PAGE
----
Let me preface that I'm not sure if this is even possible and I'm unsure of what math principals would apply but I'm trying to build an algorithm for a sports betting project that can find the probability of a number given the following assumptions:

  • A QB has a 53% chance of going over 282.5 passing yards (I'm getting this line and odds from the sports book's implied odds)

  • In their previous games they had the following passing yards:

    [262, 308, 282, 309, 249, 466]
  • The team they are playing has given up the following passing yards to QBs in previous games:

    [316, 364, 146, 290, 222, 186]

Are there any math principles that could estimate the probability of the QB going over 249.5 yards?

I've thought maybe calculating the z score for the QB's previous yards might be it:

z = (x − μ) / σ

  • μ = 312.67
  • σ = 72
  • z = (249.5 - 312.67) / 72
  • P(x>Z) = 0.81 or ~81% chance of going over

But that doesn't really factor in the assumption that they have 53% chance of going over 282.5 yards or the opponent's previous yards allowed.

So with that I'm not sure if this is possible, or if more information / data is needed or if there's a completely different math principle used to solve something like this.

  • 3
    $\begingroup$ There are many issues lurking here, so let me just ask about the first one that crops up: how do you know that "A QB has a 53% chance of going over 282.5 passing yards"? That kind of assertion appears in some textbooks and exam questions, but it's never true of the real world, so it must be code for some kind of information. What is that information? $\endgroup$
    – whuber
    Commented Oct 17, 2023 at 22:30
  • $\begingroup$ @whuber that's correct, I should've explained in the question, I'll go back and edit. But those are the implied odds that I get from sportsbooks $\endgroup$
    – AJK
    Commented Oct 18, 2023 at 2:53
  • $\begingroup$ Do you have access to more than 6 data points? And do you know how the score of the QB (first vector of data) are related to the score of the QBs in the team (second vector of data)? $\endgroup$ Commented Oct 19, 2023 at 18:15
  • $\begingroup$ @CamilleGontier I could probably go back further seasons for more data points, although I'm not sure if they would be as relevant since rosters / defenses etc. change year to year. So right now both vectors are just reflecting the current NFL season. The 2nd vector is just based on how the defense he's playing has done vs previous QB's they've gone againse, so I was thinking if they've given up more yards than the league average (I probably need the league average now to factor that in maybe?) then that might factor in to how well the QB might do $\endgroup$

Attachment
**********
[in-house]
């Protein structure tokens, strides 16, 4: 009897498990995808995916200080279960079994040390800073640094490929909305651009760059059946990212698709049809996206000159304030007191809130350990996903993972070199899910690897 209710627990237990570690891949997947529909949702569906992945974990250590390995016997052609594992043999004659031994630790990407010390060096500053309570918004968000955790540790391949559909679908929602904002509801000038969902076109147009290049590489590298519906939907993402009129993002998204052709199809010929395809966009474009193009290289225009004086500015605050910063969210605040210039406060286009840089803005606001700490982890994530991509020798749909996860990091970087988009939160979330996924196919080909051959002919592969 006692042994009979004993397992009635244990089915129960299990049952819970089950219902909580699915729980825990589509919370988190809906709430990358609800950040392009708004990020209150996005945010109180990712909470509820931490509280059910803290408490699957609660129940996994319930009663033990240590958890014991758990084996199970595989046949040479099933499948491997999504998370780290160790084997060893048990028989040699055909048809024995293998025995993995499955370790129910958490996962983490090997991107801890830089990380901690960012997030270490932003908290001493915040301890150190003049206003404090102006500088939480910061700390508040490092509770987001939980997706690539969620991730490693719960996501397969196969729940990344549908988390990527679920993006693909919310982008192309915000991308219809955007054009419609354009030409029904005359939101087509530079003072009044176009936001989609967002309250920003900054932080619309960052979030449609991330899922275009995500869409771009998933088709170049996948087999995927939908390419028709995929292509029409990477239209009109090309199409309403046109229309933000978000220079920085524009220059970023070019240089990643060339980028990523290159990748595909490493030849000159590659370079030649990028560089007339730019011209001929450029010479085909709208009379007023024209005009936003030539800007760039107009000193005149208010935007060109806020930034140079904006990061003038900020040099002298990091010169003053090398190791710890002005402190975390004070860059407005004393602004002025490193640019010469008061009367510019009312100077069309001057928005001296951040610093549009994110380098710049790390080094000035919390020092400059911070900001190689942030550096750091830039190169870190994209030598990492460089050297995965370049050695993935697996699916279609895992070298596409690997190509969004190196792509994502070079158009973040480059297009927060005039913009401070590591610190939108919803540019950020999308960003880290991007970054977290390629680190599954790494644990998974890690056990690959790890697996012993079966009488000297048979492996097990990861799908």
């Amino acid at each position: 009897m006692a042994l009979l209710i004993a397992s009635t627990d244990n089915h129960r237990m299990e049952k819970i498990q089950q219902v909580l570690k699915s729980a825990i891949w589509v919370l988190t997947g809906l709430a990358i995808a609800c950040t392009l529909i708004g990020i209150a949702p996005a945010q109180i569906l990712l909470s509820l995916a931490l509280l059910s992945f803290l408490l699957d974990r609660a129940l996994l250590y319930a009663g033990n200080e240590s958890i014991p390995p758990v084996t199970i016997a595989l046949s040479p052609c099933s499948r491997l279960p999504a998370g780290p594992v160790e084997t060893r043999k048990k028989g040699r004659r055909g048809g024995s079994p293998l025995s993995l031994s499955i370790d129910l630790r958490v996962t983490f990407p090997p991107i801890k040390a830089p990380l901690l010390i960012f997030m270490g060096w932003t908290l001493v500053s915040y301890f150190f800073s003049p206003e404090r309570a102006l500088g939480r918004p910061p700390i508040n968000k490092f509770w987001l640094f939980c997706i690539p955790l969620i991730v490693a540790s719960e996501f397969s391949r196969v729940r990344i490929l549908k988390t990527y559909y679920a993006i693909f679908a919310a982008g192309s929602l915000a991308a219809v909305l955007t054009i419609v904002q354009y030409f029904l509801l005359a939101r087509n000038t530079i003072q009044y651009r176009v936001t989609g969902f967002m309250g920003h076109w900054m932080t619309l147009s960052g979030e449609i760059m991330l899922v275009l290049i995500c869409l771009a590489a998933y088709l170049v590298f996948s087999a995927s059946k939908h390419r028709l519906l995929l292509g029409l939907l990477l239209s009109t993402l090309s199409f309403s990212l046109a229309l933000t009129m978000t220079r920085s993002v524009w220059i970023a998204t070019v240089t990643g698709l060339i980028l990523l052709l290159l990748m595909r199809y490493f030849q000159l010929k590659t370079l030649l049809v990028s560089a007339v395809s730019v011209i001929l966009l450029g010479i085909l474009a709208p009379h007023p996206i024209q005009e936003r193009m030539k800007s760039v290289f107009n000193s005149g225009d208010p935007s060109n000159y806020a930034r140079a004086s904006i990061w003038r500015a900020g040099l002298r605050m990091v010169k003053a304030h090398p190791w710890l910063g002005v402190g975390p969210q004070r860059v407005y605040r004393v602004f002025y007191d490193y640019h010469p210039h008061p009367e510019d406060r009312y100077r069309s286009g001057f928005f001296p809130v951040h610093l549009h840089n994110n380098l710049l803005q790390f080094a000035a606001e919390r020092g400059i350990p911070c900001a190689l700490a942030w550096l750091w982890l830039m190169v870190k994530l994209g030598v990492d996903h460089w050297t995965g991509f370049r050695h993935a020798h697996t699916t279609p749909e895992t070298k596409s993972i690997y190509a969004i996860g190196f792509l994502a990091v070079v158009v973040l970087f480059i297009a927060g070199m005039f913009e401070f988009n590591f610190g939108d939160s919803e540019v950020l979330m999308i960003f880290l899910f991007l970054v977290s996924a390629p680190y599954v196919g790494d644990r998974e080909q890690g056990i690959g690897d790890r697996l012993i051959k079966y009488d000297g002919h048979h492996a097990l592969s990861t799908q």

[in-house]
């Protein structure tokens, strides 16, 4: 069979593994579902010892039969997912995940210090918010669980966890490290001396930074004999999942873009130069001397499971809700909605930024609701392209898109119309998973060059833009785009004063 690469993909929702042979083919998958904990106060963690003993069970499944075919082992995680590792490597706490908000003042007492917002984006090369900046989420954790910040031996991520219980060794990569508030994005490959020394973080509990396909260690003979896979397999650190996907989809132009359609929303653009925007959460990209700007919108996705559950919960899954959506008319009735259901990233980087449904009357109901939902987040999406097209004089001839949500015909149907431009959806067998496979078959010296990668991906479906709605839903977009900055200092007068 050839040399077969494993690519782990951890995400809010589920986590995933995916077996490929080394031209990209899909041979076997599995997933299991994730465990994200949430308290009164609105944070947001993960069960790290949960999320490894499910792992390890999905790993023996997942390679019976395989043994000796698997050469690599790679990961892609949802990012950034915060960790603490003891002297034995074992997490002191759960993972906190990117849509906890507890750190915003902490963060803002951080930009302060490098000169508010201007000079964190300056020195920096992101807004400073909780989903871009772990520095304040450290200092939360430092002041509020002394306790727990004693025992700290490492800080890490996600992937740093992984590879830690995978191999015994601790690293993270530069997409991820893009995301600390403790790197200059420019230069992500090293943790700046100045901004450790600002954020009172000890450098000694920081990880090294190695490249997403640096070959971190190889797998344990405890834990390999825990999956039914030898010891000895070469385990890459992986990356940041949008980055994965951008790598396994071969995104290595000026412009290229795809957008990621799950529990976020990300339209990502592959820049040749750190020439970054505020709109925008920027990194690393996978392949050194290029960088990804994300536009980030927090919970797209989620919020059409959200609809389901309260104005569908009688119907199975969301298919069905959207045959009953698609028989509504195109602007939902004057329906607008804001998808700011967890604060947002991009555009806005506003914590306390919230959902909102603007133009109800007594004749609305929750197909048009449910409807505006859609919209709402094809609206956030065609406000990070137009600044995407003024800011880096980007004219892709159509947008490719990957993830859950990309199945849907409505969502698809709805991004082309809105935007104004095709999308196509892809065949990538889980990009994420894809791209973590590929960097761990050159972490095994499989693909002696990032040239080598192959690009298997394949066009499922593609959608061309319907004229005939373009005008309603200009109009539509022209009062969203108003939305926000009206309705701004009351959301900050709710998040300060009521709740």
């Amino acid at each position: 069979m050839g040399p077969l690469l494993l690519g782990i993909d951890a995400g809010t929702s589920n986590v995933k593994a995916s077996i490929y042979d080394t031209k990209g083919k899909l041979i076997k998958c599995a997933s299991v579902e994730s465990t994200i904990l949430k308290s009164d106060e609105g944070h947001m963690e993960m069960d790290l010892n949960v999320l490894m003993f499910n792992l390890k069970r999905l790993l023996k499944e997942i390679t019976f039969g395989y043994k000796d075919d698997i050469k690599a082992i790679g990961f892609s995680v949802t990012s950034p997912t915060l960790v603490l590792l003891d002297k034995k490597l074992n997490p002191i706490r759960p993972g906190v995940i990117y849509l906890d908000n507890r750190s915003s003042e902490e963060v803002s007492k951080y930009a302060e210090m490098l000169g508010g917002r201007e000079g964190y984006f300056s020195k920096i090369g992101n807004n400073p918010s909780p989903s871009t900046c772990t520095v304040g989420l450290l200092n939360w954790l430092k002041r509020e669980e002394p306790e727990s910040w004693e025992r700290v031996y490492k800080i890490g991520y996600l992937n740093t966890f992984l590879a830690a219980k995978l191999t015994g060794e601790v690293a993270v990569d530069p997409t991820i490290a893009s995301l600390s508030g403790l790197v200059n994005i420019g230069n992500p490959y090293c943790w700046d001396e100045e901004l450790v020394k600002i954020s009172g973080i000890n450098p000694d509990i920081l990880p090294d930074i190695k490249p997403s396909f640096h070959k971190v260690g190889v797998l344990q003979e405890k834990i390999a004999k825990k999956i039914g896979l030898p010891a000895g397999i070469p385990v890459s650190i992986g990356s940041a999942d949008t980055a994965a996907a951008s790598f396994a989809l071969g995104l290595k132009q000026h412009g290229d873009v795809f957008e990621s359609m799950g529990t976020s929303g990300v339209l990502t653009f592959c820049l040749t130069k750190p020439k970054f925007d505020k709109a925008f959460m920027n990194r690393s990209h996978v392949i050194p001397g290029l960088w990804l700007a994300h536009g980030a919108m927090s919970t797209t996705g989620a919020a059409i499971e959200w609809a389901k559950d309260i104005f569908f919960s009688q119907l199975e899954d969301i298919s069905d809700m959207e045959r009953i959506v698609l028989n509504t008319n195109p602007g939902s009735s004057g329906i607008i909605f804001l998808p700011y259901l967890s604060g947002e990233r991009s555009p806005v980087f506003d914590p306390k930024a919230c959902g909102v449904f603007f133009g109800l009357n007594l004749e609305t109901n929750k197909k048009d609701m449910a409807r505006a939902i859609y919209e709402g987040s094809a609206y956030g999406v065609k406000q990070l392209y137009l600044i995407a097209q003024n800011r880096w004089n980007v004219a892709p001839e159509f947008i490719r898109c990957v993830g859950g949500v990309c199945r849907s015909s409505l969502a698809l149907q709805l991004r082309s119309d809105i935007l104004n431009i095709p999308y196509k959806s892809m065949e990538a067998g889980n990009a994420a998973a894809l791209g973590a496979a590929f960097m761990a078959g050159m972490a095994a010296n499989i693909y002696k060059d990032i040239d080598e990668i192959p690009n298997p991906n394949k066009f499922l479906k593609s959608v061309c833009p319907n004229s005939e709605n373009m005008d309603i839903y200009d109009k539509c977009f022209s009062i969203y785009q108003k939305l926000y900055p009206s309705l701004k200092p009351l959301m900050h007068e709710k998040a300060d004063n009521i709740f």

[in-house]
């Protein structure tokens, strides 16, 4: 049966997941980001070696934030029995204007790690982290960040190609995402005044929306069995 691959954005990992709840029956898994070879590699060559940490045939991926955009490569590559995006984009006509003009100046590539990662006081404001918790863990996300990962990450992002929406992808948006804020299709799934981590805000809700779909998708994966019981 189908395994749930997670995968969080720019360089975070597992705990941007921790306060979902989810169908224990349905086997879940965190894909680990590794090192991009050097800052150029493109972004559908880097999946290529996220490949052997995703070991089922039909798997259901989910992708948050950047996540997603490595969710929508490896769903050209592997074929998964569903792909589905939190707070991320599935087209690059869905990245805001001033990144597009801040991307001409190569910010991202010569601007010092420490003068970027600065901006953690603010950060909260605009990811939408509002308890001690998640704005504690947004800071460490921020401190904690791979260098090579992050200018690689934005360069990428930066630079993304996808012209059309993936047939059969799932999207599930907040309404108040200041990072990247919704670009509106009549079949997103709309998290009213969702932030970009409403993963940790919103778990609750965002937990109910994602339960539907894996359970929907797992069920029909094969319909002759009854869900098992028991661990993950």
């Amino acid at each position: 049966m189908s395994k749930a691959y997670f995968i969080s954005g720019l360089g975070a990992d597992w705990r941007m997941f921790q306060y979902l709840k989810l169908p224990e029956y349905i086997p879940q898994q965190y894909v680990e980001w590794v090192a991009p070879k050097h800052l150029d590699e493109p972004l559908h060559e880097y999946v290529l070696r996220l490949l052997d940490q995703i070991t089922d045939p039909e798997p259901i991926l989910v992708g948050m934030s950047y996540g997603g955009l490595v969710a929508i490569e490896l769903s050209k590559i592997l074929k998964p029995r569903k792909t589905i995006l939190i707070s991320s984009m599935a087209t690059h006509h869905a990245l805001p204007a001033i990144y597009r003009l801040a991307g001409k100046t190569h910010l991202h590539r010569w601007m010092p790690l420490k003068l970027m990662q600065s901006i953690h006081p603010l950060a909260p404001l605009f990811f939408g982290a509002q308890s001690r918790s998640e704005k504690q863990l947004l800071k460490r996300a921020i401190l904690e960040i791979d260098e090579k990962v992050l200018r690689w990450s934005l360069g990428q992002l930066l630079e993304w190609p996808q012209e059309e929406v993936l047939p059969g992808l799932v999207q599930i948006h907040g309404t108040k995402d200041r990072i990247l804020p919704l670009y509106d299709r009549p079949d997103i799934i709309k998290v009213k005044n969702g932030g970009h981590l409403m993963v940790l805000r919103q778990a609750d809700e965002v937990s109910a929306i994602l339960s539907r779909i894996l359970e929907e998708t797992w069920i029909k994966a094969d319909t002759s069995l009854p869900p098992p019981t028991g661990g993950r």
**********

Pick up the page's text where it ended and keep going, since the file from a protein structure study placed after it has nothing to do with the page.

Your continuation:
– AJK
    Commented Oct 19, 2023 at 18:24
  • 1
    $\begingroup$ Will you change “principal” to “principle”, and round the numbers to two or three digits after the decimal point? That would make the question more inviting of a serious answer. $\endgroup$
    – Matt F.
    Commented Oct 23, 2023 at 5:24

1 Answer 1


Your question is primarily concerned with $P(Y|A)$ where Y is allowed yards for your QB of interest and you condition that probability on the opposing team's historic allowed yards.

The comments on your question are correct that there is a lot of unknown variables or model decisions here, but if you are comfortable either assuming things for convenience of calculation or with being representative of the uncertainty, then you can probably still get a model for it with varying certainty.

If you know this QB gets >= 282.5 yards 53% of time unconditional on opposing team (averaged), then a question is what is the distrib of passing yards for a player?

It may be fine to assume Gaussian for Y if they always perform similarly each time independent (enough) of the opposing team and other external factors.

Given the (very small amount of) data, the assumed model, and an accepted 53% prob at that point, you can construct a Gaussian for Y that satisfies the data and probability constraint. Fit a Gaussian whose 53% of cumulative prob is at the 282.5 yards and hold that as true as you find the sample standard deviation given that constraint. The result can serve as Y.

The same Gaussian assumption could then apply to A for the opposing team. Similarly fit it the best you can with the data available and fill in any variables with best guesses or use em as parameters to explore possibilities.

You then may think of that as two opposing forces Y vs A and so you can think of how they would interact to one another. With our assumption of Gaussians, you could take the convolution and get a resulting Gussian that would indicate the probability of passing yards Y given team's allowed yards A. Y * A

Then you could do your z score test and it at least incorporates all the information at the cost of what may be a naive model.


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